José Mourinho will be unveiled as Real Madrid CF coach on Monday, nine days after winning the UEFA Champions League with FC Internazionale Milano at the Santiago Bernabéu.
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José Mourinho will be unveiled as coach of Real Madrid CF on Monday after compensation was agreed with FC Internazionale Milano, who he led to UEFA Champions League glory at the Santiago Bernabéu last weekend.
The former FC Porto and Chelsea FC manager will be presented with a brief to restore Madrid to the pinnacle of the domestic and European game. He replaces Manuel Pellegrini, the former Villarreal CF trainer who was dismissed on Wednesday after a season in charge.
The move, which has been widely touted, comes with Mourinho's stock higher than ever – the 47-year-old Portuguese coach led Inter to a 2-0 UEFA Champions League final triumph over FC Bayern München last Saturday, completing a historic treble for the Italian side.
Mourinho had moved to San Siro in June 2008, landing the Scudetto in his first term, before going on to end the Nerazzurri's 45-year wait to lift the European Champion Clubs' Cup. In the process, Mourinho – first acquainted with continental football's ultimate prize in 2004 while at the helm of Porto – became the third coach after Ottmar Hitzfeld and Ernst Happel to win the trophy with different clubs.
Earlier this month his team had also secured the Italian double, pipping AS Roma to glory in both Serie A and the Coppa Italia.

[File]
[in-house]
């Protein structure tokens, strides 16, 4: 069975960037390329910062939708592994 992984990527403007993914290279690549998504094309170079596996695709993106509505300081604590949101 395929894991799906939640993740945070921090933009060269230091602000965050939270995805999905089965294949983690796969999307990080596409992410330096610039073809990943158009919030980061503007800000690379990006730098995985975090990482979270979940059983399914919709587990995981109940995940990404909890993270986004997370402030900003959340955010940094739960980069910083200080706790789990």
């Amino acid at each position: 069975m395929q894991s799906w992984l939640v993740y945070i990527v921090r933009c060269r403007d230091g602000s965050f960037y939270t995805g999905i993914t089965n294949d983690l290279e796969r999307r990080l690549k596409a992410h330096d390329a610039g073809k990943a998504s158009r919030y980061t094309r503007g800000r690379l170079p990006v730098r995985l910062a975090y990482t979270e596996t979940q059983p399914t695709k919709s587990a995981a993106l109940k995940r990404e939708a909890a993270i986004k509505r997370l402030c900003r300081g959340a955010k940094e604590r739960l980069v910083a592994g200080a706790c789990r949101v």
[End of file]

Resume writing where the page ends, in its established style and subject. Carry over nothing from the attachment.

Madrid will be hoping he can work in central Spain the kind of magic witnessed at Inter, Chelsea, Porto and, before all that, UD Leiria, the Portuguese outfit he steered to a best-ever league finish of fifth in 2001. Los Merengues, who collected the last of their nine European crowns in 2002, have not advanced beyond the UEFA Champions League first knockout round for six seasons. On the domestic front they are without a trophy since winning the Liga in 2008.
Under his predecessor in the Bernabéu hot seat, Pellegrini, Madrid amassed 96 top-flight points this term yet still finished three behind FC Barcelona. They ended the campaign with a run of 18 wins, one draw and one defeat, crucially against Barcelona – not enough to clinch the title.
Curiously, Mourinho's first steps in top-class football were as an assistant to first Sir Bobby Robson and then Louis van Gaal at Camp Nou. He came to much wider prominence at Porto, capturing the UEFA Cup in 2003 followed by the UEFA Champions League 12 months later.
That success prompted a switch to Chelsea who took the English title for the first time in 50 years in his first season in office. The self-proclaimed Special One repeated the feat the next year, although his Chelsea side lost twice to Liverpool FC in the UEFA Champions League semi-finals.
Mourinho was eventually sacked by Chelsea early in the 2007/08 campaign. He was victorious on his return to Stamford Bridge in March when he oversaw Inter's 1-0 second-leg victory and 3-1 aggregate triumph in the first knockout round of the UEFA Champions League en route to Madrid.